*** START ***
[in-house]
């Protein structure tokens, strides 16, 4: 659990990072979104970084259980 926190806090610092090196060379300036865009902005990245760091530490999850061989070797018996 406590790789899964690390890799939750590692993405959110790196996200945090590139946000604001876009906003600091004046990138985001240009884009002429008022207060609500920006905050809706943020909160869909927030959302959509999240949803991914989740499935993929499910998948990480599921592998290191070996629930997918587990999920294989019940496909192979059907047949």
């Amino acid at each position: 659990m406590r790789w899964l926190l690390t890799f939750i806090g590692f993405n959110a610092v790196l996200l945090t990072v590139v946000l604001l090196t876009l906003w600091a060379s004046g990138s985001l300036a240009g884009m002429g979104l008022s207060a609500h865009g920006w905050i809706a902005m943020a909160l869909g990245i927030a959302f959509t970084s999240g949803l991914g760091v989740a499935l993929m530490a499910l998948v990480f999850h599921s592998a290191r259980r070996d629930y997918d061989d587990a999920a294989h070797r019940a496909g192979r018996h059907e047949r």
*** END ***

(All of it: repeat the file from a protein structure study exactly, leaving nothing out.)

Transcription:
[in-house]
């Protein structure tokens, strides 16, 4: 659990990072979104970084259980 926190806090610092090196060379300036865009902005990245760091530490999850061989070797018996 406590790789899964690390890799939750590692993405959110790196996200945090590139946000604001876009906003600091004046990138985001240009884009002429008022207060609500920006905050809706943020909160869909927030959302959509999240949803991914989740499935993929499910998948990480599921592998290191070996629930997918587990999920294989019940496909192979059907047949």
């Amino acid at each position: 659990m406590r790789w899964l926190l690390t890799f939750i806090g590692f993405n959110a610092v790196l996200l945090t990072v590139v946000l604001l090196t876009l906003w600091a060379s004046g990138s985001l300036a240009g884009m002429g979104l008022s207060a609500h865009g920006w905050i809706a902005m943020a909160l869909g990245i927030a959302f959509t970084s999240g949803l991914g760091v989740a499935l993929m530490a499910l998948v990480f999850h599921s592998a290191r259980r070996d629930y997918d061989d587990a999920a294989h070797r019940a496909g192979r018996h059907e047949r």